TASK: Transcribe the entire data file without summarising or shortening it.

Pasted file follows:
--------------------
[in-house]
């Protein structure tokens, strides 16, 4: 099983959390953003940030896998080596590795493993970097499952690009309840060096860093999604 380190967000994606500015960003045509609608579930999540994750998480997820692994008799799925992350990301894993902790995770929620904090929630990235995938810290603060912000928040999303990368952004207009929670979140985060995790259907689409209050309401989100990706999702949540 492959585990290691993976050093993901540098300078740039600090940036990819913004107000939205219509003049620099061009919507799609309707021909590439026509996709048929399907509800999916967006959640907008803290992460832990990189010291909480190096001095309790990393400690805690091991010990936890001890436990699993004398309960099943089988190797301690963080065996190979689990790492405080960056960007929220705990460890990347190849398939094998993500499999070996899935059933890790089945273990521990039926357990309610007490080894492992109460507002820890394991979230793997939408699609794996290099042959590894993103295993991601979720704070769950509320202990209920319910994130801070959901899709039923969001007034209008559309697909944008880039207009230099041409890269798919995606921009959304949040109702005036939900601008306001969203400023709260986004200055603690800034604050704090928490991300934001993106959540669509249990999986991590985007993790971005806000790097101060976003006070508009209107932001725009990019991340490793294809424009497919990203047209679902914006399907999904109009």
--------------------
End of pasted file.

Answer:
[in-house]
């Protein structure tokens, strides 16, 4: 099983959390953003940030896998080596590795493993970097499952690009309840060096860093999604 380190967000994606500015960003045509609608579930999540994750998480997820692994008799799925992350990301894993902790995770929620904090929630990235995938810290603060912000928040999303990368952004207009929670979140985060995790259907689409209050309401989100990706999702949540 492959585990290691993976050093993901540098300078740039600090940036990819913004107000939205219509003049620099061009919507799609309707021909590439026509996709048929399907509800999916967006959640907008803290992460832990990189010291909480190096001095309790990393400690805690091991010990936890001890436990699993004398309960099943089988190797301690963080065996190979689990790492405080960056960007929220705990460890990347190849398939094998993500499999070996899935059933890790089945273990521990039926357990309610007490080894492992109460507002820890394991979230793997939408699609794996290099042959590894993103295993991601979720704070769950509320202990209920319910994130801070959901899709039923969001007034209008559309697909944008880039207009230099041409890269798919995606921009959304949040109702005036939900601008306001969203400023709260986004200055603690800034604050704090928490991300934001993106959540669509249990999986991590985007993790971005806000790097101060976003006070508009209107932001725009990019991340490793294809424009497919990203047209679902914006399907999904109009």